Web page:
The draw of playing the songs of Phish must be strong, because even since their last shows in the summer of 2007 coined Covertry (a clever take on Phish's last festival Coventry), some gigs keep popping up.

Two weeks ago at Dulcinea's 100 th Monkey in Denver the band performed an unadvertised show, much to the delight of those who caught word about this "reunion" concert.  The group jammed out Phish favorites such as "David Bowie", "Possum", "The Squirming Coil", "Harry Hood", and more with excellent timing and improvisational flair.

Though the band claims it is no longer touring, there have been more Phix performances announced as of late.  Perhaps the most exciting went down last weekend at the Langerado Festival in Florida, which just happened to take place at the Big Cypress Seminole Indian Reservation, the site of Phish's historic millennium concert.

Adding relevance to the experience, the band was slated to start at 11:55pm; exactly the same time Phish took the stage for their monstrous six hour New Year's Eve celebration.  Though Phix trimmed their set down to a modest three hours, it was extremely fitting nonetheless.

Poor weather did not stop the band from belting out popular covers like "Reba", "Maze", and "Divided Sky"; along with a few deeper catalogue songs like "Destiny Unbound", "Punch You in the Eye", "Moma Dance", and "The Curtain".

It now appears the band is at least willing to get together once in awhile and recreate that infectious groove that is Phish.  Anyone curious about experiencing what Phix can do will have at least one more chance in the near future.

The group is now slated to perform at the Boulder Theater in Boulder, CO on April 4 th.  This is actually a platform for the members of the band to show off their new musical projects, but they have apparently agreed to dedicate a portion of the evening to play as Phix.

With only one confirmed show on the horizon, fans of the music of Phish would do themselves a service by checking out this extremely fun tribute band.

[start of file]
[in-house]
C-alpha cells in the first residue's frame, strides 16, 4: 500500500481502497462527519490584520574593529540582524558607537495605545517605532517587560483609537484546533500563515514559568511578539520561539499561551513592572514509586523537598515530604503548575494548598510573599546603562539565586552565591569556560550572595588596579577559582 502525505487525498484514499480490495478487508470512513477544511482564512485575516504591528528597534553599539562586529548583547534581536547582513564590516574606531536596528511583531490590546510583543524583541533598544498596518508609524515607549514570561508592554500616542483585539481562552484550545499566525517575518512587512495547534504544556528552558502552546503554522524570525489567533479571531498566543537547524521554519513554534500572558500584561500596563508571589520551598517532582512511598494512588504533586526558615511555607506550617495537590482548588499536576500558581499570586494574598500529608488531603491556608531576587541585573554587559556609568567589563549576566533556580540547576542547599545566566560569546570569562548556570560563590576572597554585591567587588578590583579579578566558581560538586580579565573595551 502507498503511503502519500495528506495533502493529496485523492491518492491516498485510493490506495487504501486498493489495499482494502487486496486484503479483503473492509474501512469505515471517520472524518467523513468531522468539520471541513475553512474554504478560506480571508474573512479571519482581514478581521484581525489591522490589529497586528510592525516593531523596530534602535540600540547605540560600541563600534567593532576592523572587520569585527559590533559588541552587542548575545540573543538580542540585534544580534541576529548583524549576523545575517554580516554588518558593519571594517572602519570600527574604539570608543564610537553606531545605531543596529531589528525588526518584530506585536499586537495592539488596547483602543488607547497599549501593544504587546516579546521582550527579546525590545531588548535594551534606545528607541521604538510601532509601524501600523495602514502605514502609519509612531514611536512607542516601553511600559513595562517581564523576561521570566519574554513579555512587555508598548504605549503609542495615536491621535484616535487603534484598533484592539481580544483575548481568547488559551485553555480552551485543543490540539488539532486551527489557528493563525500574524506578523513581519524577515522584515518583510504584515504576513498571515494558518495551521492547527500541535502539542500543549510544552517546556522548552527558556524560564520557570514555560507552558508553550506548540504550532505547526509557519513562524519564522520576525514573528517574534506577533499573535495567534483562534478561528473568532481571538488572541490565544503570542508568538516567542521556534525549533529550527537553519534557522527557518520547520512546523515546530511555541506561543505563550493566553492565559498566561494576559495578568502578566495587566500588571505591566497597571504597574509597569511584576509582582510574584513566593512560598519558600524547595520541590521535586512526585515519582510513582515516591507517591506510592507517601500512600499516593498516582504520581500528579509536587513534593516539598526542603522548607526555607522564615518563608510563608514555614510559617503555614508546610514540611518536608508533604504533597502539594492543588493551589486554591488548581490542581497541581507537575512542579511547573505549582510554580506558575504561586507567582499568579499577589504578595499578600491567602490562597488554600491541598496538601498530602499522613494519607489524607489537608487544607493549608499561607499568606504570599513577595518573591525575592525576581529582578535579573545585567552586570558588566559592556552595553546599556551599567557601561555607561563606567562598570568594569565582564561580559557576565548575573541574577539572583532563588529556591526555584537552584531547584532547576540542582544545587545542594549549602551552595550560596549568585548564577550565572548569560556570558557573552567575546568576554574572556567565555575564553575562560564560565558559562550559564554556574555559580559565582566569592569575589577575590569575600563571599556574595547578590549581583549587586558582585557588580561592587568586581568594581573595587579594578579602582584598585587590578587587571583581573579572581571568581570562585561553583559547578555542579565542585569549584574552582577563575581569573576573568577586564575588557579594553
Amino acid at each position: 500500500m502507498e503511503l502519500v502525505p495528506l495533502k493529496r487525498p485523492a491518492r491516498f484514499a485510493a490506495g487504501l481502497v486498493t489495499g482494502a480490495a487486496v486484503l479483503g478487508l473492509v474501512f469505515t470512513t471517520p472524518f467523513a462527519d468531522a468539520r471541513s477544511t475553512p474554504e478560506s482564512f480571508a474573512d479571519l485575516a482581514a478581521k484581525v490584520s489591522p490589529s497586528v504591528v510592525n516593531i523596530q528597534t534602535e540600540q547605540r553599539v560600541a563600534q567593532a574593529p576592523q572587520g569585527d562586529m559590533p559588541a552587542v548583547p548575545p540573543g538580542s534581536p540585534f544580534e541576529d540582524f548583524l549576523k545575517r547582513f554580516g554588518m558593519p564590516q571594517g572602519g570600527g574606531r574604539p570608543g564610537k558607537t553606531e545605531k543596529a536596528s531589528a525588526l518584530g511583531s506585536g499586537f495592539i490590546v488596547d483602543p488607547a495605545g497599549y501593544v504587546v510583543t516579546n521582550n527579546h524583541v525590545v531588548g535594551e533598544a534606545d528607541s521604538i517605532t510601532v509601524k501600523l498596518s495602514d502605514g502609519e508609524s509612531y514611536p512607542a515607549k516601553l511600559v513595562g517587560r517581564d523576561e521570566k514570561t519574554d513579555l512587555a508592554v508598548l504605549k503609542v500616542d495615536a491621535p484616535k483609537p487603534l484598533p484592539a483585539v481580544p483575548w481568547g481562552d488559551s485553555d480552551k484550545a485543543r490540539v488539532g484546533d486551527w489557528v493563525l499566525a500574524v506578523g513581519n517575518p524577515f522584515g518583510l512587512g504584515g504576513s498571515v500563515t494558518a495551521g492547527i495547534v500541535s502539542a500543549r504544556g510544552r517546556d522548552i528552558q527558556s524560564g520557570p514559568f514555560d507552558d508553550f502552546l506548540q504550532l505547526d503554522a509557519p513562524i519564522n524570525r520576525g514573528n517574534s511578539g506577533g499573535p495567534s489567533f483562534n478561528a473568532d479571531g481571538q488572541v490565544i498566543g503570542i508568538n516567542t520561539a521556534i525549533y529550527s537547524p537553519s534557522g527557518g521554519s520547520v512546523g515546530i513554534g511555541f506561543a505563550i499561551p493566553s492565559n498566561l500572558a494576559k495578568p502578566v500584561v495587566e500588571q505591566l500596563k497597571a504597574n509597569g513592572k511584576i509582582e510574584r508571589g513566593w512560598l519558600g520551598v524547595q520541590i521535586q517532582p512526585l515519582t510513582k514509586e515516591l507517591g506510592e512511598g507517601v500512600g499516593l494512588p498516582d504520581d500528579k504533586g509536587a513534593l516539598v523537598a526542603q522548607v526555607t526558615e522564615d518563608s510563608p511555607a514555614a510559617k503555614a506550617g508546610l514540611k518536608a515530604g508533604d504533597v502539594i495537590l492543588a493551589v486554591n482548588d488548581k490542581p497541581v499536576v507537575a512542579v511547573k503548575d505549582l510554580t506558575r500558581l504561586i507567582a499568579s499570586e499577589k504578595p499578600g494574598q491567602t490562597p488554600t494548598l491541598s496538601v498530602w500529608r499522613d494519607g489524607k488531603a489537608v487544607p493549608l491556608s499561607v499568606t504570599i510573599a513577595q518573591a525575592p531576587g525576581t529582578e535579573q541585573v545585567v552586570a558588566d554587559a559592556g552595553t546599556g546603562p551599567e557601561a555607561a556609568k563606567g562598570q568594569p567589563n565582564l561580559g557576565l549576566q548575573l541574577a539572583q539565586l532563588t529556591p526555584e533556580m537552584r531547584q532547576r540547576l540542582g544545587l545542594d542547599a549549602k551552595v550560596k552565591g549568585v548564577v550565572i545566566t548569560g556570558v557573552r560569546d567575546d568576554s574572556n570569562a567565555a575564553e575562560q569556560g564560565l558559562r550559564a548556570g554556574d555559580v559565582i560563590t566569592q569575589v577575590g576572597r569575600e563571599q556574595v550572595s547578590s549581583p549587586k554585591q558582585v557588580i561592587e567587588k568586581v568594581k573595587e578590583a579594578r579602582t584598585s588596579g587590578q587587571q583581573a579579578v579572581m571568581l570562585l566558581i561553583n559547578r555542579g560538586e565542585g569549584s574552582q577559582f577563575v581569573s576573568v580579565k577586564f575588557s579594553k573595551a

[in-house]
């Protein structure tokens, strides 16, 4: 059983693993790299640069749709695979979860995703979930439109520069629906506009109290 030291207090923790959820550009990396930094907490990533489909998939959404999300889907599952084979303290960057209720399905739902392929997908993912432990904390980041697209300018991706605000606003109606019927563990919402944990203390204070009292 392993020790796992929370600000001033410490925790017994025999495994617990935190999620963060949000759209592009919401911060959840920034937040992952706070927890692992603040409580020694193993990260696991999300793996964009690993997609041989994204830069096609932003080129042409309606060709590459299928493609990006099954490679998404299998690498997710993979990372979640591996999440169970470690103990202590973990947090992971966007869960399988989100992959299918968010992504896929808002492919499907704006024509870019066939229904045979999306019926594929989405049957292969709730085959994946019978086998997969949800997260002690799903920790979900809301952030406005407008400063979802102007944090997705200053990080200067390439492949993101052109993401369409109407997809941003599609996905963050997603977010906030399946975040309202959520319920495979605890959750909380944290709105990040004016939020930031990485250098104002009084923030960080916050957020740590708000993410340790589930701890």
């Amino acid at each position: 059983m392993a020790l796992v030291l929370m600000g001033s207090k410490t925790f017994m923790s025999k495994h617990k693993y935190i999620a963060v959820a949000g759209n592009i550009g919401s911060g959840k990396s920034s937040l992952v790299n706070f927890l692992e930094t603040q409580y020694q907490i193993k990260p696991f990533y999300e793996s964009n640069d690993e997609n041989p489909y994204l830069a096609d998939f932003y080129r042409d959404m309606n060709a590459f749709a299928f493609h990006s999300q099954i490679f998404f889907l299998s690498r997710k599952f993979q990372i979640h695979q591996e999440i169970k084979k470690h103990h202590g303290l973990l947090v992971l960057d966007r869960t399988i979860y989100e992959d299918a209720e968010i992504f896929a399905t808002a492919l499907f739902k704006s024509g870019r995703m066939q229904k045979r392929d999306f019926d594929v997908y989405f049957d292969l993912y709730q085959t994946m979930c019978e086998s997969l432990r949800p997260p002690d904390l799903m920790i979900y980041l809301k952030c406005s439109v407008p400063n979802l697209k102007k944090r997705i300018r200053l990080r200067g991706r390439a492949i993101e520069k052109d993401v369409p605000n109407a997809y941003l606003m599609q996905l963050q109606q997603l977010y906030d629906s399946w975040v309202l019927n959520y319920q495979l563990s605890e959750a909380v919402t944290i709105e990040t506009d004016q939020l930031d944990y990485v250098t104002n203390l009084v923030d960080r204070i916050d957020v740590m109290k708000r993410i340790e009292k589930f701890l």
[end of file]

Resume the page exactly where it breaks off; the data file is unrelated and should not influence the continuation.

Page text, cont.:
The Grateful Dead Get "SIRIUS"

- for the Grateful Web

On The Grateful Dead Channel, exclusively on SIRIUS, you'll hear music spanning the band's career with unreleased concert recordings, original shows hosted by band members Bob Weir, Mickey Hart, Phil Lesh and Bill Kreutzmann, and even rare archival interviews with Jerry Garcia! The channel will also feature contributions from Grateful Dead expert David Gans and Dead archivist David Lemieux.

Be Part of The Grateful Dead Channel 

"This is gonna be one fun channel. We, the guys in the band, get to be involved as much as we can and we'll make sure it's fun. We want the fans to be involved as well." – Bob Weir

The Grateful Dead Channel is going to take form based on your suggestions… and your favorite Grateful Dead memories. Call 877-33-SIRIUS, hit 32, and share your thoughts on what should happen on The Grateful Dead Channel. Plus, tell us about your favorite Dead show... or your favorite Dead song… and keep listening because The Grateful Dead Channel will be ever-evolving.


The Grateful Dead Channel will air full-length concert recordings three times a day: a 3 am, noon and 9 pm (all times ET). Here are the next performances:

# 9/11 @ 3 am ET: 9/22/93 New York, NY

# 9/11 @ Noon ET: 8/16/91 Mountain View, CA

# 9/11 @ 9 pm ET: 10/31/87 New York, NY (Jerry Garcia Acoustic Band)

# 9/12 @ 3 am ET: 6/14/91 Washington, DC

# 9/12 @ Noon ET: 9/22/93 New York, NY

# 9/12 @ 9 pm ET: 11/2/79 Uniondale, NY

Listen for archival interviews with members of The Grateful Dead Saturdays at 10 am ET and Sundays at 8 pm ET, and catch Today In Grateful Dead History every day at 7 am, 11 am and 7 pm ET.

Will the South Park Creators Get the Last Laugh?

South Park- for the Grateful Web